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The Leica M Monochrom Typ 246 uses a monochrome sensor, delivering sharpness performance not involving the demosaicing process necessary for a Bayer-matrix color sensor.
The sharpness forte of monochrome is a major impediment to the best monochrome image, because tonal relationships between colors are baked in when the shot is made (whether or not a filter is used, there is only one mapping, period). A color camera offers an endless number of ways to control tonal relationships between colors in the resulting grayscale image, during and/or after raw conversion (or from JPEG).
At 24 megapixels, the MM246 can record a lot of detail, but can it stand up to the challenge of 50 megapixels from the Canon 5DS R?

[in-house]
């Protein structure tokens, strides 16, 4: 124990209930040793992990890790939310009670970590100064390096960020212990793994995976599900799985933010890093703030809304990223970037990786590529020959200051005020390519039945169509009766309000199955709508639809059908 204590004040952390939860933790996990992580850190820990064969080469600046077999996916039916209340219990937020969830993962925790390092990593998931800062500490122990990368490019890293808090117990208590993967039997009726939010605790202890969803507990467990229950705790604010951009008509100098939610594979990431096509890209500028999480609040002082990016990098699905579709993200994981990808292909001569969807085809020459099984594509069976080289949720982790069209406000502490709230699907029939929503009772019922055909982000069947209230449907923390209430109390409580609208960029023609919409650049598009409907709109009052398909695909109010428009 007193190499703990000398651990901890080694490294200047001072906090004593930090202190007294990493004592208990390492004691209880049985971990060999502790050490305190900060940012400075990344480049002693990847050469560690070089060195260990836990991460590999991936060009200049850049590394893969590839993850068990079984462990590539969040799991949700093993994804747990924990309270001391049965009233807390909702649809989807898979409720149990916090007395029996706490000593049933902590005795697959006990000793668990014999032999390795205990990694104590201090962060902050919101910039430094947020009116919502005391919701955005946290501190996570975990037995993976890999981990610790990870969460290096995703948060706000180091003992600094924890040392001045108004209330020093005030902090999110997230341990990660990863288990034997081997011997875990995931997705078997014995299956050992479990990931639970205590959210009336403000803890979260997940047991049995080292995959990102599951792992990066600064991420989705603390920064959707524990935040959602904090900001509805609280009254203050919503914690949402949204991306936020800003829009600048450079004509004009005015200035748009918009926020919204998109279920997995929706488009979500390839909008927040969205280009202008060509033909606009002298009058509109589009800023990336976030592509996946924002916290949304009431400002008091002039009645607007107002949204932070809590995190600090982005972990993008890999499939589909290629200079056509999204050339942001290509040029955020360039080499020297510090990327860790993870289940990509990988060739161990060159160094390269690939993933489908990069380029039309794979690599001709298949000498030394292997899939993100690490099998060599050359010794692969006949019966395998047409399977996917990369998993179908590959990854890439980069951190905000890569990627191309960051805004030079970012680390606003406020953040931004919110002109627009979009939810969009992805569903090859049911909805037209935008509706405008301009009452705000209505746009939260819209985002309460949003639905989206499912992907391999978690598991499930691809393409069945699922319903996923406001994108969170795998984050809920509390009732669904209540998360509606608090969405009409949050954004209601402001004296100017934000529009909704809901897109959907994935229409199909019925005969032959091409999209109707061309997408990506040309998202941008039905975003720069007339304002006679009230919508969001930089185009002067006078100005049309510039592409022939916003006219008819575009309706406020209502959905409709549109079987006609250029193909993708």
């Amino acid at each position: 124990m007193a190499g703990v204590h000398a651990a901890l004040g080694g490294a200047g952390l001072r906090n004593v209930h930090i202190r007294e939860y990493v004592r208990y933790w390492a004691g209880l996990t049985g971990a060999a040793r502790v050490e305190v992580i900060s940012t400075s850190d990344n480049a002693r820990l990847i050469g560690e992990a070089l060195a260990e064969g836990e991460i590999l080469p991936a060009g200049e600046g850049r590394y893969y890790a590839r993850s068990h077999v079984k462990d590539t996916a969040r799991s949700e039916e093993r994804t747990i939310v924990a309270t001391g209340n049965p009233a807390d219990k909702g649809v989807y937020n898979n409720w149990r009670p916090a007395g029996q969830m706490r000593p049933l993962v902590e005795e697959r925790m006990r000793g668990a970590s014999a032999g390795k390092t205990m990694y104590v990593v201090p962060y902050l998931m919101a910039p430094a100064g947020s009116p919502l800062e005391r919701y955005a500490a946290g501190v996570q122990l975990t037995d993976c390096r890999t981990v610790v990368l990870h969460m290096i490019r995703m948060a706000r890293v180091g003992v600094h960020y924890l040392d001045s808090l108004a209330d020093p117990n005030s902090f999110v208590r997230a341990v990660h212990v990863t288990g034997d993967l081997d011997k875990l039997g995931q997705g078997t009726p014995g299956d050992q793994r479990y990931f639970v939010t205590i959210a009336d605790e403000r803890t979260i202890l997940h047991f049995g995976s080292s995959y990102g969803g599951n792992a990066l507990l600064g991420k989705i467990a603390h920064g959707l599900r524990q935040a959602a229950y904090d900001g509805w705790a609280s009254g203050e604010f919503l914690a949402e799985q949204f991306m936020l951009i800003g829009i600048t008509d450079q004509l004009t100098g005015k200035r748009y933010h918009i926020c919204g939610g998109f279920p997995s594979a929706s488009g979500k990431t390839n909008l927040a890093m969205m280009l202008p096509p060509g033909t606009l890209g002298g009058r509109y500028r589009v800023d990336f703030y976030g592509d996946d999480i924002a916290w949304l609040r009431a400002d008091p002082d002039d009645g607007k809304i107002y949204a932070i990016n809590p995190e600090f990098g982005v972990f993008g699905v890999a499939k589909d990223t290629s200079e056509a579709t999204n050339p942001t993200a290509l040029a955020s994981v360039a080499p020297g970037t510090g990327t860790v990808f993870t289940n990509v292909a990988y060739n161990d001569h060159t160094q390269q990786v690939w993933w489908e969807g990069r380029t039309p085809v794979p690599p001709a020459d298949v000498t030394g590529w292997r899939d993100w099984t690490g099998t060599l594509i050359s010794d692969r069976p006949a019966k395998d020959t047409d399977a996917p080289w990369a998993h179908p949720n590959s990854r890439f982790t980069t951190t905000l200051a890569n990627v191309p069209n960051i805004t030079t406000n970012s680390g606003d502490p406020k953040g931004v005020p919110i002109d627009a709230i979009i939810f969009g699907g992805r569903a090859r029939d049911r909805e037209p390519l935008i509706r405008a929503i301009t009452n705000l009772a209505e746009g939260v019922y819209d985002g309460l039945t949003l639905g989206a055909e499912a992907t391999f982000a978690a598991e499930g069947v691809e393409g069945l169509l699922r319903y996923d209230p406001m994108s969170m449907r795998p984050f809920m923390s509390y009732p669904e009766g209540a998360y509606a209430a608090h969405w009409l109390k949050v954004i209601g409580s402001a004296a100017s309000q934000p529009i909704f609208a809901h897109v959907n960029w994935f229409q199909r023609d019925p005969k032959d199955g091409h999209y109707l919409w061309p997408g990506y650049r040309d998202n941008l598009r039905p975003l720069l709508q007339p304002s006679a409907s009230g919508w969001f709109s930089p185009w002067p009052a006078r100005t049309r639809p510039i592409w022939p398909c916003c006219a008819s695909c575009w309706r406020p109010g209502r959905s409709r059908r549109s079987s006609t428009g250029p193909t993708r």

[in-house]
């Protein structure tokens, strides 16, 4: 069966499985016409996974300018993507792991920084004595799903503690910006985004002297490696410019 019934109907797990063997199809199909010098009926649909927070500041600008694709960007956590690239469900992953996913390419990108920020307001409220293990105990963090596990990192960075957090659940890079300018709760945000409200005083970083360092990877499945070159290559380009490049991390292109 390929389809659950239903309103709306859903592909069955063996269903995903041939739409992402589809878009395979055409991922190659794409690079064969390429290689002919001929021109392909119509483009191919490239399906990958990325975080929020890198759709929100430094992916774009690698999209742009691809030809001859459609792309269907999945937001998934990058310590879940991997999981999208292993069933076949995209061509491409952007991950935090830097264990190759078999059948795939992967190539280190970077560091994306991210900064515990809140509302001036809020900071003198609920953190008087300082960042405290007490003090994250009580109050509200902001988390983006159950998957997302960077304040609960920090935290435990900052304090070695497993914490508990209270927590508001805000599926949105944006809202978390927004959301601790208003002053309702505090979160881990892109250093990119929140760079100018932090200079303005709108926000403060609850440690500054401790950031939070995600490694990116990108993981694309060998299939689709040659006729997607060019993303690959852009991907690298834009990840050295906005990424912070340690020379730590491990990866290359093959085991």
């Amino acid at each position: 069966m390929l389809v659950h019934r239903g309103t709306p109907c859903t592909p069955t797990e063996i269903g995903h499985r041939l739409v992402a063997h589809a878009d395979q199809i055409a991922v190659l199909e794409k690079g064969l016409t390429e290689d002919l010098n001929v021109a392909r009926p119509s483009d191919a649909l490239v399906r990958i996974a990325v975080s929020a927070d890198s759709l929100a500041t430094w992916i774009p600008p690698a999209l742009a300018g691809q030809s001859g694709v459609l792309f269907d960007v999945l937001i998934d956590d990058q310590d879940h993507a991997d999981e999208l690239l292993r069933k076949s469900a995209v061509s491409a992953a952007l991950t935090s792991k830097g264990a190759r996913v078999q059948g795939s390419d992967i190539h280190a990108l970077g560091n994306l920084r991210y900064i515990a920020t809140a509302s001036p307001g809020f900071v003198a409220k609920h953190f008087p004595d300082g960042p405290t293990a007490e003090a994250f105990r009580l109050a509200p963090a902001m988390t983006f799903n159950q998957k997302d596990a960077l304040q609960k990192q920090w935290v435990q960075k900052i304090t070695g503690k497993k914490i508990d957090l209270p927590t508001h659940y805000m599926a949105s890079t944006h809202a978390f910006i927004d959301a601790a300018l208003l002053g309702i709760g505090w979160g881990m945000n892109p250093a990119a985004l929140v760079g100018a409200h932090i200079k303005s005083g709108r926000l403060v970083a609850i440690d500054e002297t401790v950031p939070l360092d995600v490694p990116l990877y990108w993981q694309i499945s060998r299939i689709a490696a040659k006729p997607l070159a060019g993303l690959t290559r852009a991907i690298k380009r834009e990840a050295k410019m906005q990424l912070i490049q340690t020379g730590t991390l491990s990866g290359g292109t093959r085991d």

Namely, if a color camera with more megapixels can match or beat a monochrome camera in resolving power and offer a far more powerful post-shot color-to-tone mapping flexibility, it’s game-over for the monochrome camera insofar as the final result is concerned (concerns like high ISO noise, form factor, size/weight, etc may come to bear but not as primaries for image quality and the visual impact of choosing color-to-tone mapping post-shot).
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Since 2009, Diglloyd Guide to Leica is the authoritative review and reference for Leica M lenses: Leica M, Zeiss ZM, Voigtlander, as well as Leica M digital bodies. Leica S is also included.
It includes hundreds of pages of exclusive coverage and high resolution Retina-grade examples covering Leica M-System lenses and digital bodies with in-depth performance comparisons and analysis.